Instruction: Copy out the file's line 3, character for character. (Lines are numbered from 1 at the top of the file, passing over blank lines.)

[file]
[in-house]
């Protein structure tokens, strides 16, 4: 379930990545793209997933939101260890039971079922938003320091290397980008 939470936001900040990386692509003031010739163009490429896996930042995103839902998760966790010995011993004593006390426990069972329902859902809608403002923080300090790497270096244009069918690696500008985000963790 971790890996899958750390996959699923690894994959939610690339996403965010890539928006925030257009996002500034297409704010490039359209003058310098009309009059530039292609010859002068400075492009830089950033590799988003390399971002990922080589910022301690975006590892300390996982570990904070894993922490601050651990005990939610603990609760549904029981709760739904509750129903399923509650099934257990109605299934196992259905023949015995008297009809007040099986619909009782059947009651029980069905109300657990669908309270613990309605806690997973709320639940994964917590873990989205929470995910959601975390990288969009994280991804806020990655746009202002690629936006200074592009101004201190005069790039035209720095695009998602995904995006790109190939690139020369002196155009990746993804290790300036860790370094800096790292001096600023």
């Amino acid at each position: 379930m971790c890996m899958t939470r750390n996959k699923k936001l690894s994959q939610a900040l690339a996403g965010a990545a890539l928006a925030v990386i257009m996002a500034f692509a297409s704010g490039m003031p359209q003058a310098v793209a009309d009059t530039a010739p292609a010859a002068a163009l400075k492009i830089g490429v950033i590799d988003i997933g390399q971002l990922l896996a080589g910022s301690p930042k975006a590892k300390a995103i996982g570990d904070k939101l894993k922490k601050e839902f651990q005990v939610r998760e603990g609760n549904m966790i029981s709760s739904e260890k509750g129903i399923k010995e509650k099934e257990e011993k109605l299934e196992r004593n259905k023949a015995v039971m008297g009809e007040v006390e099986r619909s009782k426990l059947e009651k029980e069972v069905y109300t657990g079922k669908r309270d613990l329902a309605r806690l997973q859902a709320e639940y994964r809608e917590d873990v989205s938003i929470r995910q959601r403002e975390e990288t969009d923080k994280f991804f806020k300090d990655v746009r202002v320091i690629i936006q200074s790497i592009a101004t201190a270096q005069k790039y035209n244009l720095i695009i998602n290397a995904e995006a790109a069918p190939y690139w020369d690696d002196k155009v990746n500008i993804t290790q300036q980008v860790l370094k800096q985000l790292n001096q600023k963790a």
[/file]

């Amino acid at each position: 379930m971790c890996m899958t939470r750390n996959k699923k936001l690894s994959q939610a900040l690339a996403g965010a990545a890539l928006a925030v990386i257009m996002a500034f692509a297409s704010g490039m003031p359209q003058a310098v793209a009309d009059t530039a010739p292609a010859a002068a163009l400075k492009i830089g490429v950033i590799d988003i997933g390399q971002l990922l896996a080589g910022s301690p930042k975006a590892k300390a995103i996982g570990d904070k939101l894993k922490k601050e839902f651990q005990v939610r998760e603990g609760n549904m966790i029981s709760s739904e260890k509750g129903i399923k010995e509650k099934e257990e011993k109605l299934e196992r004593n259905k023949a015995v039971m008297g009809e007040v006390e099986r619909s009782k426990l059947e009651k029980e069972v069905y109300t657990g079922k669908r309270d613990l329902a309605r806690l997973q859902a709320e639940y994964r809608e917590d873990v989205s938003i929470r995910q959601r403002e975390e990288t969009d923080k994280f991804f806020k300090d990655v746009r202002v320091i690629i936006q200074s790497i592009a101004t201190a270096q005069k790039y035209n244009l720095i695009i998602n290397a995904e995006a790109a069918p190939y690139w020369d690696d002196k155009v990746n500008i993804t290790q300036q980008v860790l370094k800096q985000l790292n001096q600023k963790a």